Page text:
Associate Editor

What a f**ken time to be a surfer.” – Albee Layer. Photo:

The Inertia

The competitiveness of one Robert Kelly Slater is mythic. In surfing, of course, but in everything else, too. Ping pong. Golf. And, it would seem, wave pool innovation.

Let’s recap. When Kelly Slater dropped the now infamous first look of his artificial wave in December of 2015, the surf world’s axis tilted. Wavegarden’s artificial wave tech was already in full swing in the Basque Country. Hell, our own Zach Weisberg surfed it. Still, to date what would become known as “Kelly’s wave” was the most perfect full-sized artificial wave ever seen.

Fast forward through months of tinkering, invites to Slater’s friends, a few golden tickets, and a bunch of surf journos agreeing to sign an NDA for a crack, and the world wide web was satisfactorily inundated with angle after angle of Surf Ranch’s roping perfection. Maybe that’s the reason the first contest held at the place felt a little off, perhaps overly predictable, with a crowd searching high and low for drinking water in the heat.

In that context, the timing could not have been any more perfect for Waco’s Barefoot Ski Ranch to unveil it’s newest offering – a wave pool powered by American Wave Machines. Punctuated by Seth Moniz’s insane air, Waco showed itself to be the exact opposite of its counterpart in Lemoore. Where the Surf Ranch is a long-running wave for max tube time, Waco is a quick punchy wedge. Some described the Founders’ Cup as the world’s best safety surfing. Waco could quickly become the world’s best training facility for airs, some mused.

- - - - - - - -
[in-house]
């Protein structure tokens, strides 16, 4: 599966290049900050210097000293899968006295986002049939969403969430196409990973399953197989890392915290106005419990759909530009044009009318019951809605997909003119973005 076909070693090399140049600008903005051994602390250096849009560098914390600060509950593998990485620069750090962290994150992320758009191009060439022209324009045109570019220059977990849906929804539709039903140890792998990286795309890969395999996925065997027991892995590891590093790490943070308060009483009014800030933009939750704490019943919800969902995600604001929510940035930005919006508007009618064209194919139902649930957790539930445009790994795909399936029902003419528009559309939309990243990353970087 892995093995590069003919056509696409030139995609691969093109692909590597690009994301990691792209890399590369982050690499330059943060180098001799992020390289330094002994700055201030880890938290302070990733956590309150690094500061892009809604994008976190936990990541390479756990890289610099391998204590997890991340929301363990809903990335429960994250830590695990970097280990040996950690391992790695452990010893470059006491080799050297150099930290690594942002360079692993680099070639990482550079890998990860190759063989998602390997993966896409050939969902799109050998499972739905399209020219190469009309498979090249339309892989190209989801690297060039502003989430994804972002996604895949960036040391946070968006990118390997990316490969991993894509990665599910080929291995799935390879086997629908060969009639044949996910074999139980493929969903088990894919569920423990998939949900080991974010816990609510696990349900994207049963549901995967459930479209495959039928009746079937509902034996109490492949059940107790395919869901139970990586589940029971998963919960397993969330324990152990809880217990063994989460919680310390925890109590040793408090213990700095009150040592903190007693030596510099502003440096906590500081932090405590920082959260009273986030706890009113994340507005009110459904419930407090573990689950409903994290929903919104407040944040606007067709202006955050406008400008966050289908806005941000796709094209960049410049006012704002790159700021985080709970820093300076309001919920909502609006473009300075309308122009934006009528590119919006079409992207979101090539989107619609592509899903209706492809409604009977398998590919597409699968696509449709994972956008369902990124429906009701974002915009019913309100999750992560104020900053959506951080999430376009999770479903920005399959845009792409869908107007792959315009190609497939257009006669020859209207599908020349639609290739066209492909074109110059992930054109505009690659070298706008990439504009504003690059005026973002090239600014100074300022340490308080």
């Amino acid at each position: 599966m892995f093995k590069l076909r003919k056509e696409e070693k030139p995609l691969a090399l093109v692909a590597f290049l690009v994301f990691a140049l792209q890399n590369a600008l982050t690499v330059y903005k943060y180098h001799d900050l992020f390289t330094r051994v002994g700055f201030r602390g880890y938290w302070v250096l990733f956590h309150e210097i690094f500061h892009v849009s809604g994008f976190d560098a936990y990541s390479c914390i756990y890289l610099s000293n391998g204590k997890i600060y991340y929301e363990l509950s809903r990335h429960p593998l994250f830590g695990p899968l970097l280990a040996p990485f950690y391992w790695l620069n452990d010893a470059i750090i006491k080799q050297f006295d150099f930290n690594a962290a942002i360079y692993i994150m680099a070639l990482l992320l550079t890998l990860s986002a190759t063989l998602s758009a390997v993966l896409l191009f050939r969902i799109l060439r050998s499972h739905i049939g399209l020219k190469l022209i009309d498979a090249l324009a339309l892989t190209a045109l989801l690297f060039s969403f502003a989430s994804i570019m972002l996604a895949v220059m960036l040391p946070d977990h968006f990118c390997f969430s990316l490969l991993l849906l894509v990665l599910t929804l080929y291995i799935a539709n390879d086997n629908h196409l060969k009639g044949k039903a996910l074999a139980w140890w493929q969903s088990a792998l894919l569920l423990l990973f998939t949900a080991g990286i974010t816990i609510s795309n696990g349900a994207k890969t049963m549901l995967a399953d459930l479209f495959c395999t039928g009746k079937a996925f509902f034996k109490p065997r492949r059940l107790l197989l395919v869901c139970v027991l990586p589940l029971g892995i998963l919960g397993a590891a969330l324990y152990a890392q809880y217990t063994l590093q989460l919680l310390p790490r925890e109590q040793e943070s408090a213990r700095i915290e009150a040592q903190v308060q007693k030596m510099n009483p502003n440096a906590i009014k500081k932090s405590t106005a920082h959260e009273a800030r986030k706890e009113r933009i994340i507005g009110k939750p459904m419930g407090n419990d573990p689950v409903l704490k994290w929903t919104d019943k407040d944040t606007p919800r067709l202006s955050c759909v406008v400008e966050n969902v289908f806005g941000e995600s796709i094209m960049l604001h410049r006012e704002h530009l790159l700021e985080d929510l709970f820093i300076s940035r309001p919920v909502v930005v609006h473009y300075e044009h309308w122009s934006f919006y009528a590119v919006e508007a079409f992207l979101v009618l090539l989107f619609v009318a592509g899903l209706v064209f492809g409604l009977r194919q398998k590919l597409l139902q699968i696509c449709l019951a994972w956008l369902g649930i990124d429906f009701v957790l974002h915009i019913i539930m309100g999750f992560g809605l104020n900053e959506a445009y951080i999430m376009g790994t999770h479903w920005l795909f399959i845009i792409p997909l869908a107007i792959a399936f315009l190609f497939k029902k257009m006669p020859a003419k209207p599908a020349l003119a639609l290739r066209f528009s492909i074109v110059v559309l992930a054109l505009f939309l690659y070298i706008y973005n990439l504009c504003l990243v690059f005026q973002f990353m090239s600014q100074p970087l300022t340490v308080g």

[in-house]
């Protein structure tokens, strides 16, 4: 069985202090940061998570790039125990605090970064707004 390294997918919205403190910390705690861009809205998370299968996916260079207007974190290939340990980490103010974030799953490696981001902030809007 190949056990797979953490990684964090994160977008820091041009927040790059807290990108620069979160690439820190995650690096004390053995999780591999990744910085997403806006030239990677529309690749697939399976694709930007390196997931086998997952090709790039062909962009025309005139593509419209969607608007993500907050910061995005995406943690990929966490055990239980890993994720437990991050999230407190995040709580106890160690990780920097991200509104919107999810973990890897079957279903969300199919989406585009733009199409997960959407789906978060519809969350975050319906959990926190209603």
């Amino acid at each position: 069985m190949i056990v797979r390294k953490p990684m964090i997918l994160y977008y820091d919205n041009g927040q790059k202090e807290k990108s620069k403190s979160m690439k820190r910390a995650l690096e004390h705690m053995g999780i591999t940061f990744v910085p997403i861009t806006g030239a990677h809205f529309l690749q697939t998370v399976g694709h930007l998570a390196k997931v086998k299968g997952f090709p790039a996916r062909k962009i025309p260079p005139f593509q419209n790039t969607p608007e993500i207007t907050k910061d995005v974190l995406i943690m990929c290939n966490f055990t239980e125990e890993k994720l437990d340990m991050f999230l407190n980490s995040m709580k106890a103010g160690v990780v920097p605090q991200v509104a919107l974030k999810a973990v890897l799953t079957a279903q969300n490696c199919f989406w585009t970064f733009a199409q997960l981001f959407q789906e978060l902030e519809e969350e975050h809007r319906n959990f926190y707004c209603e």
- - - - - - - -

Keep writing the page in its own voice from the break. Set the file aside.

Not to be outdone, Kelly Slater and crew have added an air section to their wave, as confirmed by recent posts by Josh Kerr and Albee Layer on Instagram. Whether prompted by Waco’s wave or not, the optics are clear. Kelly Slater Wave Company and the World Surf League are trying to recapture some of the audience they lost as a result of the mundanity of the Founders’ Cup.

“The other day @josh_kerr84 and I flew on a private jet to go surf a perfect man made (sic) wave then after each wave we had the ability to give @kellyslater and the rest of the @kswaveco crew feed back (sic) working on an air section, making it a little better and different every time. A couple sections we try’d (sic) out were starting to get pretty crazy and I had no idea the literally thousands of different settings this wave can offer,” wrote Albee Layer on Instagram.

Josh Kerr echoed Albee’s sentiment. “Can’t wait to see the worlds best in September hit this thing!” he said.


But all this chasing to improve what in its first incarnation was deemed “the perfect manmade wave” reveals a troubling reality that surfers know all too well – perfection is simultaneously relative and unattainable. The continued tinkering of Kelly Slater and Company is proof. The wave can always be better, and it depends what better means. A better air section can be added. The wave could be made bigger. Faster. Slower. The barrel could be more square. Or more almond.

No amount of tinkering can fix what doomed the Founders’ Cup from the beginning, though: its predictability. And that’s the point. The World Surf League and especially its CEO have been outspoken about the power of KSWC technology to allow the sport of surfing to be neatly packaged for television in a specific time slot. But as new artificial waves proliferate, it seems likely KSWC and the League will have to continue to modify their wave to keep things new and fresh for their audience – in my eyes the hallmark of an enterprise doomed to fail.

As training facilities, wave pools in general work precisely because they can perfectly replicate a wave. As for serving as a venue for a surf contest, the replication is precisely the problem.



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